This article covers the major components used in a WebRTC deployment.
Please note that the article assumes you have a basic understanding of WebRTC. Consider reading trough the WebRTC Introduction if you are new to WebRTC.
The first step in setting up a WebRTC connection is what’s known as signaling. This is en exchange of information needed to safely connect two peers to each other. The WebRTC API provides this data in a plain text a format known as SDP. It is up to the user to safely exchange this information between the two peers who want to establish a connection.
WebRTC deployments commonly use what’s known as a signaling server to accomplish this task. This server usually consists of a HTTPS or Secure WebSocket server tasked with exchanging the signaling information between the correct peers.
The Pion family doesn’t contain an of-the-shelf signaling server yet. However, there is an example implementation available under the pion/signaler repository.
As the name suggests a STUN server is a server that speaks the STUN protocol. This server allows a peer to discover it’s own public IP address. This IP address is sent to the remote peer during the signaling step in order to establish the peer to peer connection.
A STUN server has low resource requirements. Because of this there are public STUN servers available. However, it is not recommend to rely on a public STUN server for production use.
The Pion TURN server can be configured to act as a STUN server specifically.
As the name suggests a TURN server is a server that speaks the TURN protocol. This server is used to relay WebRTC traffic around a strict NAT or firewall. This server is used as a fallback in case the WebRTC protocol can’t find another way to connect two peers. A TURN server is not required in order to setup a WebRTC connection. However, it does enable a broader spectrum of users to use your WebRTC enabled application. It is often users behind strict corporate NAT/firewalls that require a TURN server in order to make a WebRTC connection.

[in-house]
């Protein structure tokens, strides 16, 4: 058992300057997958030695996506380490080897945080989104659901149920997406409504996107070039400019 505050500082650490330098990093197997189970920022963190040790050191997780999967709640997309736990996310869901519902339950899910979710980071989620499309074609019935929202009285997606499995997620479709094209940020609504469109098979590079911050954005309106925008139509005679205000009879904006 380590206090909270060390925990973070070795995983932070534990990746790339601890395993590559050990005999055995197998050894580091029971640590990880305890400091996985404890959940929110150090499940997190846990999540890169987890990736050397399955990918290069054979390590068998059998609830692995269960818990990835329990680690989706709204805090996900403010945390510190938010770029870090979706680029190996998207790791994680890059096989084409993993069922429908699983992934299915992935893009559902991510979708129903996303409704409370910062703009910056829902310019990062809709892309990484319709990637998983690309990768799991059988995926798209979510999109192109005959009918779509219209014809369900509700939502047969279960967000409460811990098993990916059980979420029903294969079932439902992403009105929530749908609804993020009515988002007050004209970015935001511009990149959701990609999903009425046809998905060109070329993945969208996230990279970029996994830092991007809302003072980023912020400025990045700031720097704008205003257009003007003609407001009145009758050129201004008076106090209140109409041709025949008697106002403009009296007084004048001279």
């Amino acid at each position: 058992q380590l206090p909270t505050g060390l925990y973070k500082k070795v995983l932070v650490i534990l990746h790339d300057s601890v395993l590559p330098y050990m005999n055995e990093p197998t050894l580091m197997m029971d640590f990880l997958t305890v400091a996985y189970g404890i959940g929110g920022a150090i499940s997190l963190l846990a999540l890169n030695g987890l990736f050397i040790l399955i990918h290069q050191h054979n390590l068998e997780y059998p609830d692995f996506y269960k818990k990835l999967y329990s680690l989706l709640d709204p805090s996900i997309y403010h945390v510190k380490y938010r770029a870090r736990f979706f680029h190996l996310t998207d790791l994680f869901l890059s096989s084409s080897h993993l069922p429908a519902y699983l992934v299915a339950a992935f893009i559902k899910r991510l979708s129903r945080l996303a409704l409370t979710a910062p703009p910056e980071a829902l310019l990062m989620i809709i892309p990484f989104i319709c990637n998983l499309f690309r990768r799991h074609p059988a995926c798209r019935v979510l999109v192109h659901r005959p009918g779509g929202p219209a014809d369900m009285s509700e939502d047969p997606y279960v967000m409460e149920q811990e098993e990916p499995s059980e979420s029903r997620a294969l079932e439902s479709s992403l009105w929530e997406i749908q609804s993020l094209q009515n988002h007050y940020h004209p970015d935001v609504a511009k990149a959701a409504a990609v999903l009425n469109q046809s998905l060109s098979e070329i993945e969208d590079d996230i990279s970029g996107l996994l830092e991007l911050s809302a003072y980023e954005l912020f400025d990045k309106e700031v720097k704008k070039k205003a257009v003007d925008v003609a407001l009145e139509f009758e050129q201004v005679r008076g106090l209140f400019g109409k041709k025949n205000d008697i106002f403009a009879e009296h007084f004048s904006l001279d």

A TURN server usually has high bandwidth requirements since it has to forward all the data send over a WebRTC connection. Because of this there are little to no public TURN servers available. You can rent a TURN server or set-up your own. Most TURN servers also act as a STUN server.
The Pion TURN Server can be found under the pion/turn repository.
A media server refers to any server that does server side processing on the WebRTC media. This processing can take many forms, including: routing, mixing, recording and transcoding.
The Pion Media Server can be found under the pion/media-server repository.